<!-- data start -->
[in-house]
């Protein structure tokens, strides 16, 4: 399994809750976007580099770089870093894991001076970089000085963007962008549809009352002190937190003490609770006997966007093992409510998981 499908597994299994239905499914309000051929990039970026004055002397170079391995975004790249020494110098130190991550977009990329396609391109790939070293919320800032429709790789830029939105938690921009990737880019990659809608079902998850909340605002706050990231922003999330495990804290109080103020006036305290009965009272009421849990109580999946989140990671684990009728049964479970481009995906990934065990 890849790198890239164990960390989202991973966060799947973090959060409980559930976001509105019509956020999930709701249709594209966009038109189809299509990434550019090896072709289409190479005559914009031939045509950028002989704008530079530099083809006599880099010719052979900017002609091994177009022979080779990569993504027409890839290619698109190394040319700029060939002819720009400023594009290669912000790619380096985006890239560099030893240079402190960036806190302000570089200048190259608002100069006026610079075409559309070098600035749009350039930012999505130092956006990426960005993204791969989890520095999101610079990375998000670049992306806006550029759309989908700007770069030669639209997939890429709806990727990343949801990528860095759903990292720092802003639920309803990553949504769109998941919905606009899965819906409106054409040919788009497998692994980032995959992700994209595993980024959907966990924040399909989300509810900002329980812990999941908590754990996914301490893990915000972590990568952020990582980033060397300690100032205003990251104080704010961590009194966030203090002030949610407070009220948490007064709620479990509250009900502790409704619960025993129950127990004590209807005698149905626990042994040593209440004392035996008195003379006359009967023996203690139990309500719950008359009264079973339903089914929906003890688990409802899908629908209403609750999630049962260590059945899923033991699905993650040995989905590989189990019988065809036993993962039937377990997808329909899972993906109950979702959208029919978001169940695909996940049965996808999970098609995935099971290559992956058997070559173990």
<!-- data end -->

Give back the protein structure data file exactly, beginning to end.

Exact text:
[in-house]
């Protein structure tokens, strides 16, 4: 399994809750976007580099770089870093894991001076970089000085963007962008549809009352002190937190003490609770006997966007093992409510998981 499908597994299994239905499914309000051929990039970026004055002397170079391995975004790249020494110098130190991550977009990329396609391109790939070293919320800032429709790789830029939105938690921009990737880019990659809608079902998850909340605002706050990231922003999330495990804290109080103020006036305290009965009272009421849990109580999946989140990671684990009728049964479970481009995906990934065990 890849790198890239164990960390989202991973966060799947973090959060409980559930976001509105019509956020999930709701249709594209966009038109189809299509990434550019090896072709289409190479005559914009031939045509950028002989704008530079530099083809006599880099010719052979900017002609091994177009022979080779990569993504027409890839290619698109190394040319700029060939002819720009400023594009290669912000790619380096985006890239560099030893240079402190960036806190302000570089200048190259608002100069006026610079075409559309070098600035749009350039930012999505130092956006990426960005993204791969989890520095999101610079990375998000670049992306806006550029759309989908700007770069030669639209997939890429709806990727990343949801990528860095759903990292720092802003639920309803990553949504769109998941919905606009899965819906409106054409040919788009497998692994980032995959992700994209595993980024959907966990924040399909989300509810900002329980812990999941908590754990996914301490893990915000972590990568952020990582980033060397300690100032205003990251104080704010961590009194966030203090002030949610407070009220948490007064709620479990509250009900502790409704619960025993129950127990004590209807005698149905626990042994040593209440004392035996008195003379006359009967023996203690139990309500719950008359009264079973339903089914929906003890688990409802899908629908209403609750999630049962260590059945899923033991699905993650040995989905590989189990019988065809036993993962039937377990997808329909899972993906109950979702959208029919978001169940695909996940049965996808999970098609995935099971290559992956058997070559173990």